The use of dogs in all types of therapy is becoming more and more popular. It has been scientifically proven that being around pets has many healthful benefits for humans, including having a calming effect, lowering blood pressure and reducing stress. Therapy dogs are often dispatched to locations where natural disasters have occurred, to give comfort to the survivors. They are also frequent and very welcome visitors at hospitals and nursing homes. Additionally, there are programs like R.E.A.D. (Reading Education Assistance Dogs) that help children improving their communication and reading skills by reading to a dog.
It should be noted that therapy dogs are not service dogs. Service dogs are trained to do very specific tasks for their individual disabled owners. Therapy dogs do not perform such tasks; instead, they are present primarily to provide comfort and companionship.
To be welcomed into the above – or any other – environment where therapy dogs are useful, a dog must first be certified. The first step in this process is the Canine Good Citizen (CGC) program, offered by the American Kennel Club. Dogs who pass the CGC test have demonstrated that they accept friendly strangers, sit politely for petting, are capable of walking on a loose lead, even through a crowd, and react appropriately to distractions and other dogs, among other things.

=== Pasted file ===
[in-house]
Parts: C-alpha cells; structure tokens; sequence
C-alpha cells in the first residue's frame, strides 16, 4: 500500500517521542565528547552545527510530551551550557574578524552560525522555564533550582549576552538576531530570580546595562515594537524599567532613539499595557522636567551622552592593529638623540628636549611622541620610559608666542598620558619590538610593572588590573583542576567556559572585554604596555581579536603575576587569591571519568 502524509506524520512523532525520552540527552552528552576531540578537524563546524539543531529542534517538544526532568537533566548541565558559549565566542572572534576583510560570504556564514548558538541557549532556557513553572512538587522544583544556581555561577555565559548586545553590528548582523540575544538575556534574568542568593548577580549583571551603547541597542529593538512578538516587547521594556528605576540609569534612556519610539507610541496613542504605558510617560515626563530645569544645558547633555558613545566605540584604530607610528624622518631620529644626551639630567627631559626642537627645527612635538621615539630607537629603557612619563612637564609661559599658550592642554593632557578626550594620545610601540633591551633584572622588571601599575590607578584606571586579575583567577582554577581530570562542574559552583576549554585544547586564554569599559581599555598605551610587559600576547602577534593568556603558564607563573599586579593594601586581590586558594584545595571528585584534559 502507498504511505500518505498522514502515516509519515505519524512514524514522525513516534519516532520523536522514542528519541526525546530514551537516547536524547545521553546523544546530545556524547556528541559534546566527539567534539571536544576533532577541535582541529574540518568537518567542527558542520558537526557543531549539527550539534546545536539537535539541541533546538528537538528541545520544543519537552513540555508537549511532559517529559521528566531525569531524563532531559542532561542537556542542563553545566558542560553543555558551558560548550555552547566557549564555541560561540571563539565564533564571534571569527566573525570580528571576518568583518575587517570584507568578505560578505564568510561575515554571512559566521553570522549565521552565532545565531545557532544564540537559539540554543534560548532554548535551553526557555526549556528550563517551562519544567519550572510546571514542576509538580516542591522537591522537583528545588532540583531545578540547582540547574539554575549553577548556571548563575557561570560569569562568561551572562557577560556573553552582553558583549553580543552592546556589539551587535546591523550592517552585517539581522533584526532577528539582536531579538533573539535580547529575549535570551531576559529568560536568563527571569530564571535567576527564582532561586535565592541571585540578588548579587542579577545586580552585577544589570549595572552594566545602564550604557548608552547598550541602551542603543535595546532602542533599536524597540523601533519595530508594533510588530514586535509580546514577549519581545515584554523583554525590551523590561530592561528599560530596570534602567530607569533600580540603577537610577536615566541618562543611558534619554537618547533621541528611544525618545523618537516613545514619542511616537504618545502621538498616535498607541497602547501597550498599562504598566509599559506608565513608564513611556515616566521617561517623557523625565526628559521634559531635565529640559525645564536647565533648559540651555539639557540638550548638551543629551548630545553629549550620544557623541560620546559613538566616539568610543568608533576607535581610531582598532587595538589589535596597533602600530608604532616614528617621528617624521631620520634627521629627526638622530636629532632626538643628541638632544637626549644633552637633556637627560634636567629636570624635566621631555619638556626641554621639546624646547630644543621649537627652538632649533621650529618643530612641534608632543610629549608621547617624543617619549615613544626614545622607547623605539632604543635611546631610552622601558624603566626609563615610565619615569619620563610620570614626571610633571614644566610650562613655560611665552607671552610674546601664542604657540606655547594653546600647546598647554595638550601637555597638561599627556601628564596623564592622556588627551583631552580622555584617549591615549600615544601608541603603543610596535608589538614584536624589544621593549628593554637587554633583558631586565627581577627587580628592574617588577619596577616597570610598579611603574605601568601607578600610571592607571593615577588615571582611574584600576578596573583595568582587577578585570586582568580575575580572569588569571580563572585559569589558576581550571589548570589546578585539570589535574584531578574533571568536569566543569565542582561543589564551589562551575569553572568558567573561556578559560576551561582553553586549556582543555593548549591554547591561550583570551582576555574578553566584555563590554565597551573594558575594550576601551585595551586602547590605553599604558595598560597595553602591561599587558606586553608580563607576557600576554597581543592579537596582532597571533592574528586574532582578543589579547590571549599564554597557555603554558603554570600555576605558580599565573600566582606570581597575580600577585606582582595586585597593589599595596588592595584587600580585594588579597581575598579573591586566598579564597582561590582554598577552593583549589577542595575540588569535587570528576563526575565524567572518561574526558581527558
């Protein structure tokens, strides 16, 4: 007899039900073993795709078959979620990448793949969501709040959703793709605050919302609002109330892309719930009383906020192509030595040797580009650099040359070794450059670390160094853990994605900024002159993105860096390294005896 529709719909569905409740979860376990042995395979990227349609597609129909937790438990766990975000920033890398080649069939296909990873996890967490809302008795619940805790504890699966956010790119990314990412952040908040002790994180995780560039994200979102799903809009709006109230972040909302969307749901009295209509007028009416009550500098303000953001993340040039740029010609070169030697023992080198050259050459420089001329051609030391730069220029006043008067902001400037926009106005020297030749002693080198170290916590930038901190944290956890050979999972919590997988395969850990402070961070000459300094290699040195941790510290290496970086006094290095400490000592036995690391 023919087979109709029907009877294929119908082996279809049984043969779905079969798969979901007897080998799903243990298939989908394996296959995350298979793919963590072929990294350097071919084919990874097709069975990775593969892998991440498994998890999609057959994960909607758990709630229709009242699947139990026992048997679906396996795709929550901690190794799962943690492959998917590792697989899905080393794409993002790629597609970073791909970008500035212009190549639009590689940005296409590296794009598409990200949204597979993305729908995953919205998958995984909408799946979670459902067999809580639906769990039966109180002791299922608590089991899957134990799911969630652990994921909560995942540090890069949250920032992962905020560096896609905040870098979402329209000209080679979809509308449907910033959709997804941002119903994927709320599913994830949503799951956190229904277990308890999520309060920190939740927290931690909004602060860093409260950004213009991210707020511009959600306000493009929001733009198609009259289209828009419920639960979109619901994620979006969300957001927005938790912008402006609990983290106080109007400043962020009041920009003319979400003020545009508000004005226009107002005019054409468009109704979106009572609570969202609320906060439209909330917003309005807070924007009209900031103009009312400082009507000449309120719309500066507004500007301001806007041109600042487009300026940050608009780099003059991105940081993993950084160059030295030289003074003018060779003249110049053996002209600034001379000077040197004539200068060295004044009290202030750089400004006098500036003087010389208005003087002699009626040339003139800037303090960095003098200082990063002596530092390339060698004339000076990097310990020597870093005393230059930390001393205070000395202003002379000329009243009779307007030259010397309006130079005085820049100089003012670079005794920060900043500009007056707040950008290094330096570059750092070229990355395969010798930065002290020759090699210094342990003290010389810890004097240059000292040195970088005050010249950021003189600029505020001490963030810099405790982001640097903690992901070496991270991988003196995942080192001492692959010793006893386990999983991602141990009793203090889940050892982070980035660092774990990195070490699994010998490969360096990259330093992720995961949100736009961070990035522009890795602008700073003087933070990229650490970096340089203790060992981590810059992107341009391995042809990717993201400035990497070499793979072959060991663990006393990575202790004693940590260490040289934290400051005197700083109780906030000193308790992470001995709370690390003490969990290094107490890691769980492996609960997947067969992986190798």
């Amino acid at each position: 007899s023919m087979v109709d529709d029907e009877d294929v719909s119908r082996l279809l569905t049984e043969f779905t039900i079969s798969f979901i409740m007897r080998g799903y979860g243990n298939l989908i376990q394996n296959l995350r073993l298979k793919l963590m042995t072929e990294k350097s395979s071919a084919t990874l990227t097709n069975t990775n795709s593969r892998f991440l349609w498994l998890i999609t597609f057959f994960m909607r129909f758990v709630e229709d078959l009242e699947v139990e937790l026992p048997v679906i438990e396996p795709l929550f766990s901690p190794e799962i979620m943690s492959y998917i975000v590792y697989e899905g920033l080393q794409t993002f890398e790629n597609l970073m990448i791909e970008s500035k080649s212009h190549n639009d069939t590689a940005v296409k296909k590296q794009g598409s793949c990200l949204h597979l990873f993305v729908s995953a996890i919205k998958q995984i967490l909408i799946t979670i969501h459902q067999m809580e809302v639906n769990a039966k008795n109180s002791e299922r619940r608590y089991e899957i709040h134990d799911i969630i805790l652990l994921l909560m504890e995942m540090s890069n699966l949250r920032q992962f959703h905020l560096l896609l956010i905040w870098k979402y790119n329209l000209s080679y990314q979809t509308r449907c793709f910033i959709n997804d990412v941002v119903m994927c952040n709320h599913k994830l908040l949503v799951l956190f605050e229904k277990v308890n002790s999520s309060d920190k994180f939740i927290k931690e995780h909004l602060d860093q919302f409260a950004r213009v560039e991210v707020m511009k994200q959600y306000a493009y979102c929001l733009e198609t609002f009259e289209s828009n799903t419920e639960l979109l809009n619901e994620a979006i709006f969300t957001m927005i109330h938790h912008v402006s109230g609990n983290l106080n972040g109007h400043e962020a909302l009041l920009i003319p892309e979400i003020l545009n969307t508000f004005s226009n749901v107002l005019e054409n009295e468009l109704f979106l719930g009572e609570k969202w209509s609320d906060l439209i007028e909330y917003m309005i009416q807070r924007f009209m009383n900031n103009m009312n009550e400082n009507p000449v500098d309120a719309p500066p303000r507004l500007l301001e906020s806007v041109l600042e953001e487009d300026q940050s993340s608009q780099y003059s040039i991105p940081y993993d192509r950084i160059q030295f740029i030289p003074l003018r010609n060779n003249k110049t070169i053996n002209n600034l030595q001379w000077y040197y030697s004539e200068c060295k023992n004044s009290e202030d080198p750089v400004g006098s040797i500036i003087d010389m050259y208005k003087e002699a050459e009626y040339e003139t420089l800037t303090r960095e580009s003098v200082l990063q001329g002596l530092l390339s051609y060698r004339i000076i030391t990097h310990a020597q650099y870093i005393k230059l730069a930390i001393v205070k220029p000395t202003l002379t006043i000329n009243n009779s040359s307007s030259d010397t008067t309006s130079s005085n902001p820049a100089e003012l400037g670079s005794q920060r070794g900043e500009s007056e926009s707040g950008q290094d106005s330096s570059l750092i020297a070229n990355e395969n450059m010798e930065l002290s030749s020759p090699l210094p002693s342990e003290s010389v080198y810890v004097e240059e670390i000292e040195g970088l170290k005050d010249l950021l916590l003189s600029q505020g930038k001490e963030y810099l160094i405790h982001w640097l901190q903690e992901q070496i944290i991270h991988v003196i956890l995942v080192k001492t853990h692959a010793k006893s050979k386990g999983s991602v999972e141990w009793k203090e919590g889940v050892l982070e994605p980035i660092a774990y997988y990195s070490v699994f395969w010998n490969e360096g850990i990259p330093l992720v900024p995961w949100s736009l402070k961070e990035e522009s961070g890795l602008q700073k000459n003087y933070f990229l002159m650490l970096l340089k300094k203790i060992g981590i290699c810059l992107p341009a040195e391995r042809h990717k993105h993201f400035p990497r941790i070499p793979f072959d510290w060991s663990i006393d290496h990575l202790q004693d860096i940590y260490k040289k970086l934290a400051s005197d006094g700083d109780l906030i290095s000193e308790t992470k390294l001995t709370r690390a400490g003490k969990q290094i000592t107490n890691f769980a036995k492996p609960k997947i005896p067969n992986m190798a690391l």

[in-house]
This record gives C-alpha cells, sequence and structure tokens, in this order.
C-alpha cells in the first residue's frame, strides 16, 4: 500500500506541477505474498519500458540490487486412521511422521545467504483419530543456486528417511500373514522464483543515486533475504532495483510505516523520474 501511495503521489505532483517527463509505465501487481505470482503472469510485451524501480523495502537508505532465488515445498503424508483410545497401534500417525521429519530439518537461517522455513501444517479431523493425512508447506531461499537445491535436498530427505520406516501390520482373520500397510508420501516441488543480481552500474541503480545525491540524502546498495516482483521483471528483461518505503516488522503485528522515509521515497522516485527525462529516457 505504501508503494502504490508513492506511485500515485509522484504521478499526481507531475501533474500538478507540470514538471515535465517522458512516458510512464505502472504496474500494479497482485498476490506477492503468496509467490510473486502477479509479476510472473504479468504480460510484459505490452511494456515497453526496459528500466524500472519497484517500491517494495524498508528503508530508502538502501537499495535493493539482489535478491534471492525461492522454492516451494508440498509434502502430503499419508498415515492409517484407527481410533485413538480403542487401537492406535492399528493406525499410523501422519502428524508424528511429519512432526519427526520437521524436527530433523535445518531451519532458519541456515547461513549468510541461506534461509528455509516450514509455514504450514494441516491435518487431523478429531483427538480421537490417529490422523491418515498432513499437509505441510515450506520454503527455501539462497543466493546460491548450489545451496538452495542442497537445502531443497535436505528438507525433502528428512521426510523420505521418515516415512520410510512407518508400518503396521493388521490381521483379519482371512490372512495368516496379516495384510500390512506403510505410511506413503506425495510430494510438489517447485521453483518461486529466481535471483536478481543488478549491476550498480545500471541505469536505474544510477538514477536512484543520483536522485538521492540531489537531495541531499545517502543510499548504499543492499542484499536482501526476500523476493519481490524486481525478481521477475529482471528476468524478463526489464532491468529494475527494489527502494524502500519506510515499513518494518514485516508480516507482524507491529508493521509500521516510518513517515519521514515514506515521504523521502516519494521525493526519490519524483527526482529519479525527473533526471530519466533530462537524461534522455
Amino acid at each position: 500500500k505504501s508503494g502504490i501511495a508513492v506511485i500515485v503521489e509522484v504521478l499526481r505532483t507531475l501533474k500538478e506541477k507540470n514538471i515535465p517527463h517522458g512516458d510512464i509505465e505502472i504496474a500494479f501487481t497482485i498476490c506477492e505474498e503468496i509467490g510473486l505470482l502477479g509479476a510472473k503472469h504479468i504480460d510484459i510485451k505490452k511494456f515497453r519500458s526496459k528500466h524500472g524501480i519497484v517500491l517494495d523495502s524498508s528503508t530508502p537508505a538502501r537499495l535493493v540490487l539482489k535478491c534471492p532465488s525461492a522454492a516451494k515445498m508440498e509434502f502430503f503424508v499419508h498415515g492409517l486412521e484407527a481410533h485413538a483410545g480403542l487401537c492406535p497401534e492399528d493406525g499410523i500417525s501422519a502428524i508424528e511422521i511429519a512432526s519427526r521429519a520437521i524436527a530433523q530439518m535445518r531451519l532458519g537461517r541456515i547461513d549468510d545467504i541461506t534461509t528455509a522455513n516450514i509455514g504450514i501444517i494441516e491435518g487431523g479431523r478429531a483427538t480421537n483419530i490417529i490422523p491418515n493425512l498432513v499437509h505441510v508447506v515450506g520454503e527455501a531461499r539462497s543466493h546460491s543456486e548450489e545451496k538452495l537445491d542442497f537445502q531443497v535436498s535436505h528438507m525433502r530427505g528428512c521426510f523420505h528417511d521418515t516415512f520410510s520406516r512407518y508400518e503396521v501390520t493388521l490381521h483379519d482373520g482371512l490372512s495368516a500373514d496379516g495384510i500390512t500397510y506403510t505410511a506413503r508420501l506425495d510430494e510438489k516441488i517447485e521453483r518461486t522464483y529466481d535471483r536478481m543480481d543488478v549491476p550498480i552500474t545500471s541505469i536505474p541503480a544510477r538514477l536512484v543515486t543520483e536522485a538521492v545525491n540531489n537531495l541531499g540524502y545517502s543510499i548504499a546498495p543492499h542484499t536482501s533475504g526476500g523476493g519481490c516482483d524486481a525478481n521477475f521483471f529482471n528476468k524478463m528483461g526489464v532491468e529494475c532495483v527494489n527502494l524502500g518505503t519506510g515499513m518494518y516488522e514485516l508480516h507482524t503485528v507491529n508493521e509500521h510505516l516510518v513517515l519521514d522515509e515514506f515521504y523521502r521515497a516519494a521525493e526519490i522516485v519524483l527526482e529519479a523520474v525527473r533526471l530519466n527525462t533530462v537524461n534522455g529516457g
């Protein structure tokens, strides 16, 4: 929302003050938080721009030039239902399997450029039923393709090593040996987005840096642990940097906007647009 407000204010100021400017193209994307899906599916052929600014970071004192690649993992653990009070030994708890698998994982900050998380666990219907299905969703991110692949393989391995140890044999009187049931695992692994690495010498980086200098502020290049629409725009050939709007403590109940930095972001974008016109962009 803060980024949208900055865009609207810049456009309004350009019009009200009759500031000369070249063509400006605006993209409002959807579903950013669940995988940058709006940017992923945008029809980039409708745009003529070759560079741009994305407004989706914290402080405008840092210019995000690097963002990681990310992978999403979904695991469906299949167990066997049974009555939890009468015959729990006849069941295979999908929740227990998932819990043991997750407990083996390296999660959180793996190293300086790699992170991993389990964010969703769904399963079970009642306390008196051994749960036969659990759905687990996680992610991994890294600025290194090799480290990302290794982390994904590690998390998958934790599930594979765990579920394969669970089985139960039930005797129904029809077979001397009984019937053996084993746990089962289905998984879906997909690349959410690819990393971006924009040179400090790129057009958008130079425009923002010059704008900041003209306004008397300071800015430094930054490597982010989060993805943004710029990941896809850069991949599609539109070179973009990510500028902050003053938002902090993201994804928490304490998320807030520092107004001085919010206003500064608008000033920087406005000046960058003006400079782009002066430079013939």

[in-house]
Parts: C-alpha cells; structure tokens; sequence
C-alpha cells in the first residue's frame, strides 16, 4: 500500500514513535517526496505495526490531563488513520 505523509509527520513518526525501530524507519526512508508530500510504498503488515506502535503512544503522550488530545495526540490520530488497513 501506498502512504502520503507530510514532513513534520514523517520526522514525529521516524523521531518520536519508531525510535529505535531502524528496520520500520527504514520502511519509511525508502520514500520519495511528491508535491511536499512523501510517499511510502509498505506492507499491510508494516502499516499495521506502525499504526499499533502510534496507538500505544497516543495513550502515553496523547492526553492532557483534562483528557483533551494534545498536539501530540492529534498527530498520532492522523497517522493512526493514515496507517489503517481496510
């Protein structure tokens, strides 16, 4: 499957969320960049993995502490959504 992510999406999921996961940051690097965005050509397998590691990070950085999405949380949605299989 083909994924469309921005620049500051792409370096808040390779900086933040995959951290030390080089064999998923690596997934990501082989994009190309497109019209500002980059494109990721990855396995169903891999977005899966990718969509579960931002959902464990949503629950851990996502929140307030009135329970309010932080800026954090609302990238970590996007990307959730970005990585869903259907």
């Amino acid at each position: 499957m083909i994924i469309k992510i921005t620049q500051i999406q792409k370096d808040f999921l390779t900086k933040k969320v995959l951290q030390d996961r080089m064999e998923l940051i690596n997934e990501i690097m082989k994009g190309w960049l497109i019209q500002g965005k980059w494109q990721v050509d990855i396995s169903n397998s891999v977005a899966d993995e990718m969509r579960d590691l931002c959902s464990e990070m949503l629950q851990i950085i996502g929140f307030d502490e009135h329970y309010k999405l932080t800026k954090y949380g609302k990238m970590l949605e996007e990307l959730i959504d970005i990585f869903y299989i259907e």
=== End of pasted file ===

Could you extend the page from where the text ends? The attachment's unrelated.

Once a dog has become a Canine Good Citizen, more training, and eventual Therapy Dog Certification, can be obtained through organizations such as Pet Partners (formerly known as the Delta Society), Therapy Dogs, Inc. or Therapy Dogs International. Regardless of whether you choose to give back to the community by visiting schools, hospitals, nursing homes or disaster sites after your training, you will still end up with a beautifully trained dog that is a joy to be around!
It has been our experience that rescued Samoyeds are grateful Samoyeds, and that they are particularly “open-